Full Text Available Residing in socioeconomically deprived neighborhoods may pose substantial physiological stress, which can then lead to higher allostatic load (AL, a marker of biological wear and tear that precedes disease. The aim of the present study was to map the current evidence about the relationship between neighborhood socioeconomic deprivation and AL. A scoping review approach was chosen to provide an overview of the type, quantity, and extent of research available. The review was conducted using three bibliographic databases (PubMed, SCOPUS, and Web of Science and a standardized protocol. Fourteen studies were identified. Studies were predominantly from the USA, cross-sectional, focused on adults, and involved different races and ethnic groups. A wide range of measures of AL were identified: the mode of the number of biomarkers per study was eight but with large variability (range: 6–24. Most studies (n = 12 reported a significant association between neighborhood deprivation and AL. Behaviors and environmental stressors seem to mediate this relationship and associations appear more pronounced among Blacks, men, and individuals with poor social support. Such conclusions have important public health implications as they enforce the idea that neighborhood environment should be improved to prevent physiological dysregulation and consequent chronic diseases.

  5. Neighborhood Contexts, Fathers, and Mexican American Young Adolescents' Internalizing Symptoms

    Science.gov (United States)

    White, Rebecca M. B.; Roosa, Mark W.

    2012-01-01

    The family stress model posits that contextual stressors, such as neighborhood danger, negatively influence youth adjustment, including internalizing symptoms, via disruptions in parenting and family processes. The current study examined a culturally and contextually modified family stress model in a diverse sample of Mexican-origin fathers and…

  6. Time signal filtering by relative neighborhood graph localized linear approximation

    DEFF Research Database (Denmark)

    Sørensen, John Aasted

    1994-01-01

    A time signal filtering algorithm based on the relative neighborhood graph (RNG) used for localization of linear filters is proposed. The filter is constructed from a training signal during two stages. During the first stage an RNG is constructed. During the second stage, localized linear filters...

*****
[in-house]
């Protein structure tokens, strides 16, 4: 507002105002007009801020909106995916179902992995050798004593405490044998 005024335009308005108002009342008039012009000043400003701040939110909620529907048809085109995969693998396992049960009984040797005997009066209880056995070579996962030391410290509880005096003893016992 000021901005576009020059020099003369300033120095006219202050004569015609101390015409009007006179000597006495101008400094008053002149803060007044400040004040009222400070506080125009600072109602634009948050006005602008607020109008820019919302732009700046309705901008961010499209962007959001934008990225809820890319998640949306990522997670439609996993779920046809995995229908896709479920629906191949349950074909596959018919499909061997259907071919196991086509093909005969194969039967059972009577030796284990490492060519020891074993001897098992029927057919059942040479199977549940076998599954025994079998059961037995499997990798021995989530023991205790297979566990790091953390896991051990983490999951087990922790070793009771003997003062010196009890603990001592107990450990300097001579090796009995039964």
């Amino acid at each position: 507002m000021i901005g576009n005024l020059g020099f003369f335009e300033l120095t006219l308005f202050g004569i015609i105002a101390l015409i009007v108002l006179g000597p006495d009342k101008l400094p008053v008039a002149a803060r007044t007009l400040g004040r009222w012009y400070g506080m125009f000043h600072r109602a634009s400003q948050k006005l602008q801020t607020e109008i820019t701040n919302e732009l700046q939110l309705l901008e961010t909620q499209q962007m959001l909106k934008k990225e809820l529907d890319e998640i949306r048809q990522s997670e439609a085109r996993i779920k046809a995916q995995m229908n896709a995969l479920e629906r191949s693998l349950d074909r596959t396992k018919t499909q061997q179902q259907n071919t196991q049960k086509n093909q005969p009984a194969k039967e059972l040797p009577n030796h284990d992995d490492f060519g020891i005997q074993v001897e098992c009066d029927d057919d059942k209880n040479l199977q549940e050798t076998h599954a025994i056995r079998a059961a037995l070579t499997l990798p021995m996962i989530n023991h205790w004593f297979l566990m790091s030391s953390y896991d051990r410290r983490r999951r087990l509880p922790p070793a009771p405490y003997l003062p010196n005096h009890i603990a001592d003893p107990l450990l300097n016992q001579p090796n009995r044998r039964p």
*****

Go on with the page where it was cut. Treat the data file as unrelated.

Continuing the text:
7. Spectroscopic Identification of Cool White Dwarfs in the Solar Neighborhood

    Czech Academy of Sciences Publication Activity Database

    Kawka, Adela; Vennes, S.

    2006-01-01

    Roč. 643, č. 1 (2006), s. 402-415 ISSN 0004-637X R&D Projects: GA ČR GP205/05/P186 Institutional research plan: CEZ:AV0Z10030501 Keywords : white dwarfs * solar neighborhood * atmospheres Subject RIV: BN - Astronomy, Celestial Mechanics, Astrophysics Impact factor: 6.119, year: 2006

  8. Neighborhood, Socioeconomic, and Racial Influence on Chronic Pain.

    Science.gov (United States)

    Maly, Angelika; Vallerand, April Hazard

    2018-02-01

    The purpose of this review is to highlight the neighborhood, socioeconomic, and racial influences on chronic pain. Negative influences on the experience of chronic pain are explored and defined as any adverse stressor common in low socioeconomic, urban neighborhoods that potentially contributes to health disparity in African Americans experiencing chronic pain. The multifactorial influences on chronic pain disparity in African Americans are explored and expounded upon in this review of existing evidence. Databases used for the search included CINAHL, PubMed, and PsycArticles. The experience of chronic pain is multifaceted, existing with multiple comorbidities and lasting consequences. To improve the burden of chronic pain requires a multifactorial assessment that considers neighborhood risk factors, emphasis on environmental stressors, limitations to support networks, barriers to physical activity, and access to primary care providers with whom communication is open and without bias. A comprehensive assessment of barriers will aid in the development of interventions that reach beyond the physical factors of chronic pain, also considering the psychosocial barriers to improving the burden of chronic pain in African Americans living in impoverished urban neighborhoods. Copyright © 2017 American Society for Pain Management Nursing. Published by Elsevier Inc. All rights reserved.